‘Several explicit scenes of gore were cut in order to avoid an X rating, including: Maddy’s death, who originally had a sickle jammed through her neck; Ben’s death, which showed Jason crushing his head into a bloody pulp; Kate’s death, which showed Jason ramming her in the eye with a party horn; the VHS and DVD versions only show a full view of Jason as he aims towards her face, but quickly cuts to another scene before revealing the blood and gore gushing from her eye; we see Eddie’s head hit the floor; a shot of Russell’s face splitting open with a large blood spurt; Dan’s original death had Jason ripping out his guts; Amanda Shepard’s death originally showed Jason stabbing her from behind, with the resulting blade going through her chest and subsequent blood hitting Dr. Crews; Dr. Crews’s death showed Jason’s tree-trimming saw violently cutting into his stomach, sending a fountain of blood and guts in the air; Melissa’s original death had Jason cleaving her head in half with an axe with a close-up of her eyes still wriggling in their sockets.’ — collaged
“Movie Mistakes”: Friday The 13th Part VII: The New Blood (1988)
Rob Hedden Friday the 13th Part VIII: Jason Takes Manhattan (1989)
‘On his commentary track for the film in the box set, director Rob Hedden acknowledges the faults and even agrees that more of the film should have been set in Manhattan, citing budgetary and schedule problems. The film failed to generate a substantial amount of money at the box office, which continued the decline in grosses the series had been suffering, and Paramount sold the franchise to New Line Cinema soon afterward (they would later distribute the 2009 reboot together). Rotten Tomatoes details that only 9% of the critics who reviewed the film gave it positive reviews, making it the poorest-received film of the series. It holds an average score of 3.9/10. Entertainment Weekly labeled it the eighth-worst sequel ever made.’ — collaged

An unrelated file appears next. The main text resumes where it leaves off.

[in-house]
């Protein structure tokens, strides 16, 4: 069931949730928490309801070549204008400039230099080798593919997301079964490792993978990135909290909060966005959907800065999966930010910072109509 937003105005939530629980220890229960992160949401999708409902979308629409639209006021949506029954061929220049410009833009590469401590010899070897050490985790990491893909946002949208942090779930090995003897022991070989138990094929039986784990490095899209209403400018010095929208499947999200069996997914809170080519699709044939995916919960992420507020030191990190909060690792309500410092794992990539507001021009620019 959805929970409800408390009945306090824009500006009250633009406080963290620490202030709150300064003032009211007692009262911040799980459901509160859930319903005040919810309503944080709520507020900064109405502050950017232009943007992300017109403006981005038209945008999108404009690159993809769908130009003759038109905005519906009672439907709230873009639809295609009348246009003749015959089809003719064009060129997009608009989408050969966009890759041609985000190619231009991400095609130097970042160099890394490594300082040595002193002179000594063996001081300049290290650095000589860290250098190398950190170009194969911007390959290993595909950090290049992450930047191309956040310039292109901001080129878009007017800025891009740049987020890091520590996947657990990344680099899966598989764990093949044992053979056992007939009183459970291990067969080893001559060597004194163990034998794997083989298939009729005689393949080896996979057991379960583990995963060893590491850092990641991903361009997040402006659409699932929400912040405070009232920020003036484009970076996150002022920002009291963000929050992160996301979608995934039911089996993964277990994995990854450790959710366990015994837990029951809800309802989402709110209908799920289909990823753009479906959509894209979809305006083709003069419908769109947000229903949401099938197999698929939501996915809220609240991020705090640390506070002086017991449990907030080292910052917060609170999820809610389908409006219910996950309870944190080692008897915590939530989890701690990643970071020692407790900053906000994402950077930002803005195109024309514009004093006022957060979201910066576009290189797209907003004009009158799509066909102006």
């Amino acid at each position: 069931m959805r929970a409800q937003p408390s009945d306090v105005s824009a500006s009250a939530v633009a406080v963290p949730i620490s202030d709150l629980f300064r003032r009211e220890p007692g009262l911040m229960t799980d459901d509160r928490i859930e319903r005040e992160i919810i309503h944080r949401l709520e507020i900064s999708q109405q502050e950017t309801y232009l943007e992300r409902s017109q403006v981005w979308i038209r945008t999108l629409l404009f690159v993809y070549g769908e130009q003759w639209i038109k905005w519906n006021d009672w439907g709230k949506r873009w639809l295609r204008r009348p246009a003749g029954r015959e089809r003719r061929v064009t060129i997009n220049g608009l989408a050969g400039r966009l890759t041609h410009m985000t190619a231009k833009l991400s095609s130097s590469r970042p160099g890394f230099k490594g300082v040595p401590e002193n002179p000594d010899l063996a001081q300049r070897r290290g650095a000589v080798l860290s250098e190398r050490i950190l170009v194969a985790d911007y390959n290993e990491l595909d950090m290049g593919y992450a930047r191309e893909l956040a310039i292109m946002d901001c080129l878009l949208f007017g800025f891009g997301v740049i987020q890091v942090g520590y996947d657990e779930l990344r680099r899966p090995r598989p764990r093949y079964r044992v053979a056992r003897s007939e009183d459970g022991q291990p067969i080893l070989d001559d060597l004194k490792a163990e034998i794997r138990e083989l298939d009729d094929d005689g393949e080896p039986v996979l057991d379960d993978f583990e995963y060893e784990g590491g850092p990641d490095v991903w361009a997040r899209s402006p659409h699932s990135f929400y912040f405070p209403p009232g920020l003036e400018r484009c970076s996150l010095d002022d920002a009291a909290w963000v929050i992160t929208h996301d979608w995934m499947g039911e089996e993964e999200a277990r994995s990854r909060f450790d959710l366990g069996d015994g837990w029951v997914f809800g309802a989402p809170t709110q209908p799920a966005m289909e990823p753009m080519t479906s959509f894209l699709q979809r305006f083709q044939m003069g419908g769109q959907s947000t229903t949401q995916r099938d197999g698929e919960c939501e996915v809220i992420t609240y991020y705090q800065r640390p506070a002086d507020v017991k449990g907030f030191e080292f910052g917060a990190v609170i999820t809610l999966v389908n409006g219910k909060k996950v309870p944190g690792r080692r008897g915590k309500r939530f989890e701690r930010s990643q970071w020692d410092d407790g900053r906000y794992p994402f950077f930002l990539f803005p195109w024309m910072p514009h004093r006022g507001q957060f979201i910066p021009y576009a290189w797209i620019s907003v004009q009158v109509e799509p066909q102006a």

“Head Punch Kill”: Friday the 13th Part VIII: Jason Takes Manhattan (1989)
Adam Marcus Jason Goes to Hell: The Final Friday (1993)
‘I got angry with Friday the 13th Part VIII: Jason Takes Manhattan for suggesting Jason would be in New York and then not putting him there until an hour into the movie. So we won’t even talk about Jason Goes to Hell: The Final Friday, where Jason doesn’t actually go to hell until two minutes before the movie ends. I suspect a film all about Jason in hell would not be very interesting, as he would be lackluster indeed when surrounded by luminaries such as Hitler and Disney.’ — Eric D. Snider